On Tuesday I woke up to the same ugly Mean Message on my blog. I pondered if The Met shut me down because I posted pics of the Opera Hall. Or maybe someone hacked me, or spammed me, or sent a virus. Or maybe half of the WordPress users in the world were deleted and it was a WordPress issue.
On Wednesday morning the Mean Message remained. I thought it was all over. Later Wednesday morning Dylan emailed, asking what happened, which I thought was super sweet (and shows why he’s a member of my WordPress Family). I emailed my go-to Blogger Buddy David (a.k.a. Justin Timberlake) who offered to help any way he could, and texted my mom. My work buddies tried to figure out the problem, and my friend Anita told me I shouldn’t feel guilty for being sad about losing the blog, because it was something I enjoyed.
Finally, Wednesday afternoon, I received an email from WordPress. This is what it said:
Thanks for getting in touch.
Can any links to [deleted for obvious reasons] be removed, please? These are not permitted on WordPress.com and our system has an automatic check in place for them.
Thank you in advance.
Well, okay then. Progress! They didn’t forget about me! Still, I had questions. I hadn’t been able to access my posts. I had no idea where the suspect link was posted. I thought perhaps it was in my Roller Boogie post since that was the last post that had made it through to Publish. Turns out the Cyber Police are quicker than that. The suspect link was in the post I was trying to publish as I got the Mean Message. It was a link for a picture that I got off Google Images. I immediately deleted the picture and the link. I’ll post the handbag post (minus the blog-killing pic) tomorrow. (Special thanks to my new friend Al at The Blog Identity for noticing I was gone and welcoming me back!).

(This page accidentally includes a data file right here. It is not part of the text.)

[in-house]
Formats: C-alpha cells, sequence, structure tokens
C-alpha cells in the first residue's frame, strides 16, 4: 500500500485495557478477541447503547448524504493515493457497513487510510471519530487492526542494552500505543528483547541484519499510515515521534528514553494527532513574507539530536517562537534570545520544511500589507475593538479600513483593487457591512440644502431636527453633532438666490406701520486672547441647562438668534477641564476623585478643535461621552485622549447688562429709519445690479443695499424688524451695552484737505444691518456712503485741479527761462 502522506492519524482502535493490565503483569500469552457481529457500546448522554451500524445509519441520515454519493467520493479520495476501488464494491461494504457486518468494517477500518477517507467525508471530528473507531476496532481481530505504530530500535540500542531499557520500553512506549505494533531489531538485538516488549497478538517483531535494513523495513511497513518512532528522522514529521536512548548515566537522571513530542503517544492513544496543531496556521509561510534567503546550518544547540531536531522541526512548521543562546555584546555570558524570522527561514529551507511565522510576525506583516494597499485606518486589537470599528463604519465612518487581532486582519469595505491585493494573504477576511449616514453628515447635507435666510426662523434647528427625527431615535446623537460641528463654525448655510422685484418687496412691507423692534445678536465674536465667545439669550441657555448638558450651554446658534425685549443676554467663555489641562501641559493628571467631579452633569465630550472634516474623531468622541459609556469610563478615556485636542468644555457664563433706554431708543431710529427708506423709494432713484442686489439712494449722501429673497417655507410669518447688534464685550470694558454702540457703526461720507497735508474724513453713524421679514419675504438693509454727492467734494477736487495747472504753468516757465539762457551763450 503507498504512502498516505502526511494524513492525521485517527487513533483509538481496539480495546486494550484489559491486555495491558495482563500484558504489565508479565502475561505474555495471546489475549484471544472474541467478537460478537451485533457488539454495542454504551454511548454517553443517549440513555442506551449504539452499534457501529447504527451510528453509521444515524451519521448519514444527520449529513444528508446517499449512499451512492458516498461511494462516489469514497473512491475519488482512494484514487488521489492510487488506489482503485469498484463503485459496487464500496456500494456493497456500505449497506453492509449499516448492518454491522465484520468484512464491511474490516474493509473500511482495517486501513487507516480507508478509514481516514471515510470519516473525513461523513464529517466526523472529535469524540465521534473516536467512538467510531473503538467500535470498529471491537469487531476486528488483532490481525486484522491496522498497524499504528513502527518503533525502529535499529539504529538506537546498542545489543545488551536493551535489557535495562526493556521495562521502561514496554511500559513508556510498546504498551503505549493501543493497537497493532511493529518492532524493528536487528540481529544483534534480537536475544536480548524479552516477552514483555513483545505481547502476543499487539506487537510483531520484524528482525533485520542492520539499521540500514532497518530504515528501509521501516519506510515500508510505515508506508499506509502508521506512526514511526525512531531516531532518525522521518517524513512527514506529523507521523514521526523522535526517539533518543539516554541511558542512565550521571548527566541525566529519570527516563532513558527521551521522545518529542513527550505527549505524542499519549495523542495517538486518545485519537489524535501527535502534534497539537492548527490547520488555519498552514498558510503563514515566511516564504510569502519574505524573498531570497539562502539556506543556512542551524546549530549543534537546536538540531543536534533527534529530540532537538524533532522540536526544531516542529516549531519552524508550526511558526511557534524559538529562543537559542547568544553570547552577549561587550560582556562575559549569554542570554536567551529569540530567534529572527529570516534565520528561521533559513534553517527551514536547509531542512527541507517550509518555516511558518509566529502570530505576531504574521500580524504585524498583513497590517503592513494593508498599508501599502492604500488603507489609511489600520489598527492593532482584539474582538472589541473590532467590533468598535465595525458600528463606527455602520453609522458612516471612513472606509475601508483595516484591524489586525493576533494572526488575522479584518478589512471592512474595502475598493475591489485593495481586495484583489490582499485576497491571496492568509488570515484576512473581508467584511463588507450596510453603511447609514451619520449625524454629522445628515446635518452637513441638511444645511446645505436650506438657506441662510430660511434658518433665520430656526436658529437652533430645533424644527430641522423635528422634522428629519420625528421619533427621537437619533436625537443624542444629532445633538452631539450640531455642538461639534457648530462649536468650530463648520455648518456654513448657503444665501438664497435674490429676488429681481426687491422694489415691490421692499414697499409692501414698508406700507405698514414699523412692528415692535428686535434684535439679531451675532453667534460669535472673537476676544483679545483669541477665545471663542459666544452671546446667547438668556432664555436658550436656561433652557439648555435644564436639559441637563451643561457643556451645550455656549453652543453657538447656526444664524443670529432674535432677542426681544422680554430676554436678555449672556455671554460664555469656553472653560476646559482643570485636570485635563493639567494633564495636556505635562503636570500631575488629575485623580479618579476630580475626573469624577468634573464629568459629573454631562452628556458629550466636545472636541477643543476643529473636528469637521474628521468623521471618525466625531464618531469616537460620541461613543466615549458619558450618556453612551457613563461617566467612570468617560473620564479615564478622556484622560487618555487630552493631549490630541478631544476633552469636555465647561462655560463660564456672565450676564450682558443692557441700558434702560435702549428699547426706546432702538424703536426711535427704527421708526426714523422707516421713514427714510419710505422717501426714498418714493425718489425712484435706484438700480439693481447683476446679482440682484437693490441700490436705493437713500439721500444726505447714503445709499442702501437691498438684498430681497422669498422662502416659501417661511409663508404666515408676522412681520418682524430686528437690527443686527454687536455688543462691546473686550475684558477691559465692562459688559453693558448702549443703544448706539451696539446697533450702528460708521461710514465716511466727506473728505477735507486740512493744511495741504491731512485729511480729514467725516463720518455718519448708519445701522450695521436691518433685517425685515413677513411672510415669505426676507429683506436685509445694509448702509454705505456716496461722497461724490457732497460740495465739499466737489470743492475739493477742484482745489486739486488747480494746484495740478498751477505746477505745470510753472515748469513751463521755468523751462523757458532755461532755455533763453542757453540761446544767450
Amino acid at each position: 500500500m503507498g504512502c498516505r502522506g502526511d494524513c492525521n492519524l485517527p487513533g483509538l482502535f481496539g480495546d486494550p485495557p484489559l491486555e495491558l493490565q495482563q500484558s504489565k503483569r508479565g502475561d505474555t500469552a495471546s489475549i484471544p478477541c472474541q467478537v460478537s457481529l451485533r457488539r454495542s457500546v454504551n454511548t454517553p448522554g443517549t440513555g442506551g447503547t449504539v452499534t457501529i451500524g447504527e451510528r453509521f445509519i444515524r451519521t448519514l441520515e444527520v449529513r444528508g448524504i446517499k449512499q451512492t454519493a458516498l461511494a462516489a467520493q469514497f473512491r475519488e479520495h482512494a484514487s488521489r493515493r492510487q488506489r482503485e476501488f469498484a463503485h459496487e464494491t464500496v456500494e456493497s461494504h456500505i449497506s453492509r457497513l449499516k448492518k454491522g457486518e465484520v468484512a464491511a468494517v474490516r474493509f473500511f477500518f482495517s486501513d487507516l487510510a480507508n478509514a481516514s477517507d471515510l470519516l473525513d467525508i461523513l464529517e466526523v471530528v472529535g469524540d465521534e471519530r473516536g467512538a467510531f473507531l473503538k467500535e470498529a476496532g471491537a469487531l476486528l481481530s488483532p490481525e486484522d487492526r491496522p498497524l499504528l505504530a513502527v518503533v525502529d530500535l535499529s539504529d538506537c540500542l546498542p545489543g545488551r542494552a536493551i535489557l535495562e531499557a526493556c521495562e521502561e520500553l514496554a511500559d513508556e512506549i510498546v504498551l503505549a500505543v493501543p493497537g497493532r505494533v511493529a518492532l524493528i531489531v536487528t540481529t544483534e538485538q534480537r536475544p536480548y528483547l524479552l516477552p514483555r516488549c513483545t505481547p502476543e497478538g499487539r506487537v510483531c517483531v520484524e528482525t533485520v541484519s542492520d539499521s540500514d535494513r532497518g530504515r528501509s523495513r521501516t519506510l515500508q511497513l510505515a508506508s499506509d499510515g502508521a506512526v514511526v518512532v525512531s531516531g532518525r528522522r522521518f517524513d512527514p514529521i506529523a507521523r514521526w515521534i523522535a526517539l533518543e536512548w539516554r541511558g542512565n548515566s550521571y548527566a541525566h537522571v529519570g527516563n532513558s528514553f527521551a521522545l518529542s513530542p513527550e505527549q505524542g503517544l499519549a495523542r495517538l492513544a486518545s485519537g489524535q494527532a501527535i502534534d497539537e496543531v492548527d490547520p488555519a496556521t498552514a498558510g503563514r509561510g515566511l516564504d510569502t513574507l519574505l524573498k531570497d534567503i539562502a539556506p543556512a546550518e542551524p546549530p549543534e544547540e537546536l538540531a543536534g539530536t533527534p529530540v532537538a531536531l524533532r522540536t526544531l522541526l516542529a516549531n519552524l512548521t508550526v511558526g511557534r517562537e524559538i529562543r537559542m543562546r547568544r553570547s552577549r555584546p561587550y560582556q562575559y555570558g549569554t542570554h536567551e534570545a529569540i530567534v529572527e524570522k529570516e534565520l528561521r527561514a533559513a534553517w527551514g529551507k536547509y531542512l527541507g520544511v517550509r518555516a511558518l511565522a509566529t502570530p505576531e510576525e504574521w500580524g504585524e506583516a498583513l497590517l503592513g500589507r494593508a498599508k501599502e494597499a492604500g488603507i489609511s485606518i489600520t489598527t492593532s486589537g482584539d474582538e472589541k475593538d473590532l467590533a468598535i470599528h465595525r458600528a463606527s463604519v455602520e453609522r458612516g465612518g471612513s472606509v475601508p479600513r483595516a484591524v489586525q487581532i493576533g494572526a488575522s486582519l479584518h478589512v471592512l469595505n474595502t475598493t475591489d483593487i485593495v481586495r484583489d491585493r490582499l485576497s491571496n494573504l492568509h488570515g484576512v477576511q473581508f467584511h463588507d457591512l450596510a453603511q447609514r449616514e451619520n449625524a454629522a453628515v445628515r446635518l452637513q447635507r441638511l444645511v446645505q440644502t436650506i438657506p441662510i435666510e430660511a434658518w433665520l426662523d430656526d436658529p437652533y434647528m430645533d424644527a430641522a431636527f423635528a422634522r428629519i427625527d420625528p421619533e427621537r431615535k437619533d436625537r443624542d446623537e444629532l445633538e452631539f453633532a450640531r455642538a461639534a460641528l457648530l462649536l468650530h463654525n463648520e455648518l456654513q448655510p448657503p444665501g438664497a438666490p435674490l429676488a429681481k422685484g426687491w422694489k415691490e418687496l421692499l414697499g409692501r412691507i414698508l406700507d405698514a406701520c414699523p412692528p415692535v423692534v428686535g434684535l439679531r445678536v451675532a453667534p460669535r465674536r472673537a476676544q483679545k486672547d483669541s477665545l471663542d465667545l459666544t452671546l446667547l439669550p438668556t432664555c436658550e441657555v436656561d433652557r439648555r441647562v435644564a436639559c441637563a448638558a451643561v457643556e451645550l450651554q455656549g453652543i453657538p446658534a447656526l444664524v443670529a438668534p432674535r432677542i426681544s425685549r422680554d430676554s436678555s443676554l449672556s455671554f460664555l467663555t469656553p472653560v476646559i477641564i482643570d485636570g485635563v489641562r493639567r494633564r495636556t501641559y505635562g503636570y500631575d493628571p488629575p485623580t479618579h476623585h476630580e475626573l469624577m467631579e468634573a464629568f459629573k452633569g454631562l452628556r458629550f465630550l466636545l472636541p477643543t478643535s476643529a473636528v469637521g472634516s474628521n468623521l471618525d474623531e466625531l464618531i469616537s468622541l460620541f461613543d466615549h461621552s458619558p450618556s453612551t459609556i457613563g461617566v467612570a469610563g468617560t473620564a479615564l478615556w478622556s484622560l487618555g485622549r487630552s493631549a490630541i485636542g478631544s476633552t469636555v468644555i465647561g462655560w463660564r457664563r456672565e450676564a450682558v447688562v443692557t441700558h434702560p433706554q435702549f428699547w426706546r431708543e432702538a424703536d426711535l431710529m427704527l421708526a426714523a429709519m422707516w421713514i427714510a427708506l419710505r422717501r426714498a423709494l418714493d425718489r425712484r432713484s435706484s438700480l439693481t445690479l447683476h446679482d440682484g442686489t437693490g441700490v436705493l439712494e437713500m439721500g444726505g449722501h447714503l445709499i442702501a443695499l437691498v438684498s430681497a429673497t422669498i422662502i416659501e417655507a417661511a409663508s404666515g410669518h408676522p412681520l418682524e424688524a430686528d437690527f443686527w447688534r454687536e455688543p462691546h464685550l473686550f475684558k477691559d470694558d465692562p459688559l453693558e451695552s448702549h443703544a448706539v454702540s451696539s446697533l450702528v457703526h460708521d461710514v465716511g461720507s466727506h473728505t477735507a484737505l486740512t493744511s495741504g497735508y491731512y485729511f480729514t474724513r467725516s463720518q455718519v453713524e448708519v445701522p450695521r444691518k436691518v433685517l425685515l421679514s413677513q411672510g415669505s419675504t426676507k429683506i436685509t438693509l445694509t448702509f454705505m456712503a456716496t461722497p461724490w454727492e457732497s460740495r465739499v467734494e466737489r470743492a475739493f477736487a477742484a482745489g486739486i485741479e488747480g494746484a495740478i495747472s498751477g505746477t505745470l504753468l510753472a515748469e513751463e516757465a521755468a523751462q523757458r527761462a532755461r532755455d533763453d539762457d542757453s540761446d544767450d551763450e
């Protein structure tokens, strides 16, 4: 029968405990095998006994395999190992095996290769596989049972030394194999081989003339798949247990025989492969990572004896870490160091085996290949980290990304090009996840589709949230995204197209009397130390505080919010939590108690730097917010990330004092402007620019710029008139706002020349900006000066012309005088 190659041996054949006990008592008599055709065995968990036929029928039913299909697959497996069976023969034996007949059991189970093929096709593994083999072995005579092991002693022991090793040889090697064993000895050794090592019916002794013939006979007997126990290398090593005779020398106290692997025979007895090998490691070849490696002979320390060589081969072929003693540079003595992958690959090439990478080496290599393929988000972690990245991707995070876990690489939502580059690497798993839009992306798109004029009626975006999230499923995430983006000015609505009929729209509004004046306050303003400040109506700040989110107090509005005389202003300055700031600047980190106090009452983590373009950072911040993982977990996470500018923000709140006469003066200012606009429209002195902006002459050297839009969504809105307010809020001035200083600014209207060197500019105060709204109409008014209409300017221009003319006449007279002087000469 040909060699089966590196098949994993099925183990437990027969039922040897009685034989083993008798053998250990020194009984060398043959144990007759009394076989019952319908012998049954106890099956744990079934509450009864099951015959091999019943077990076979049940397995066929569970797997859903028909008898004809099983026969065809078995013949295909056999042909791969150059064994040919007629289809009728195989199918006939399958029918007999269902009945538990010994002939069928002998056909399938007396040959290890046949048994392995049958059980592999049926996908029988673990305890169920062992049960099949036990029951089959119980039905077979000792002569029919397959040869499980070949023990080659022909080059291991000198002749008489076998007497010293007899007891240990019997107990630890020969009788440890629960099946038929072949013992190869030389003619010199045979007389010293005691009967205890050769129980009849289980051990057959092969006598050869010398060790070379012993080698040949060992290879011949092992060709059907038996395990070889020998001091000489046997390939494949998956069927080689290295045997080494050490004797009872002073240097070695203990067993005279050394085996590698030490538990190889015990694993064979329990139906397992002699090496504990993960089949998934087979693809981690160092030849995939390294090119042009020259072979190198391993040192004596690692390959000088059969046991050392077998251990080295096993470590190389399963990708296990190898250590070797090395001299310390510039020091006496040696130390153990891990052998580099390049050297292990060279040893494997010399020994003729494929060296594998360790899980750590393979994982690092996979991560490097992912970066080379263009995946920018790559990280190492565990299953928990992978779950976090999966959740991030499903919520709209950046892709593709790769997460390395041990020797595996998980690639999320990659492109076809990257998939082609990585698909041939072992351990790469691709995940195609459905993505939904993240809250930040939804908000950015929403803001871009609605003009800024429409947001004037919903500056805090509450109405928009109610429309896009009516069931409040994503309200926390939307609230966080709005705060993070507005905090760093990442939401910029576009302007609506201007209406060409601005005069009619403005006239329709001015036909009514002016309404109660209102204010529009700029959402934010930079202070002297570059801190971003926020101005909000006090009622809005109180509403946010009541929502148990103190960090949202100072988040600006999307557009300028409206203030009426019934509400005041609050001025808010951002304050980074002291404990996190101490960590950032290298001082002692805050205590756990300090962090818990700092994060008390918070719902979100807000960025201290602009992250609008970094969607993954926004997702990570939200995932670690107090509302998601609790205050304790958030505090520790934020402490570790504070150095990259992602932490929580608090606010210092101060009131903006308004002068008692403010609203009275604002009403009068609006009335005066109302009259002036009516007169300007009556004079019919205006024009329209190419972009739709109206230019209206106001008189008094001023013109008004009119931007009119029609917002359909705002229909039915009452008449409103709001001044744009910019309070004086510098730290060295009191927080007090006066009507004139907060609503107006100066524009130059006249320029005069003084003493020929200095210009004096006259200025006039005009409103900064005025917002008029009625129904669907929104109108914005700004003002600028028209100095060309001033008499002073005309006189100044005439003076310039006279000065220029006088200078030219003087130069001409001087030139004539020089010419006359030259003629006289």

Anyway, to make a short story long, for two nights I was blogless. But when I read back what I wrote that first night on Pages, I realized something. I’m a writer. Like, a real one. Believe me, I’m under no impression that I’m any good at it, but still, that drive to write is there, and it’s never a chore. I never dread it. I always want to do it.
Another lesson learned: I’m never linking again. Or at least I’m going to be really super careful about what I’m linking. My apologies to WordPress for (a) unknowingly violating their rules and (b) harassing them with a total of four panicked “HELP ME” messages. But can’t y’all figure out a way to let us know what’s going on before you freak us out by deactivating us? Maybe when we hit “publish” on the violating post there could be a pop up that says: “You can’t publish this post. We’ll tell you why in a couple of days. For now, don’t publish.” Then at least we’d know that all our stuff wasn’t lost in the WordPress matrix, never to be found again.
So what did I do on the two nights I was suspended in WordPress Purgatory? I wrote. I found a screenplay that I had started way back when and I converted it to my Final Draft program, edited it, and got super psyched about it.
Us writers! We’re always writing . . .
Glad to be back! Have a nice night.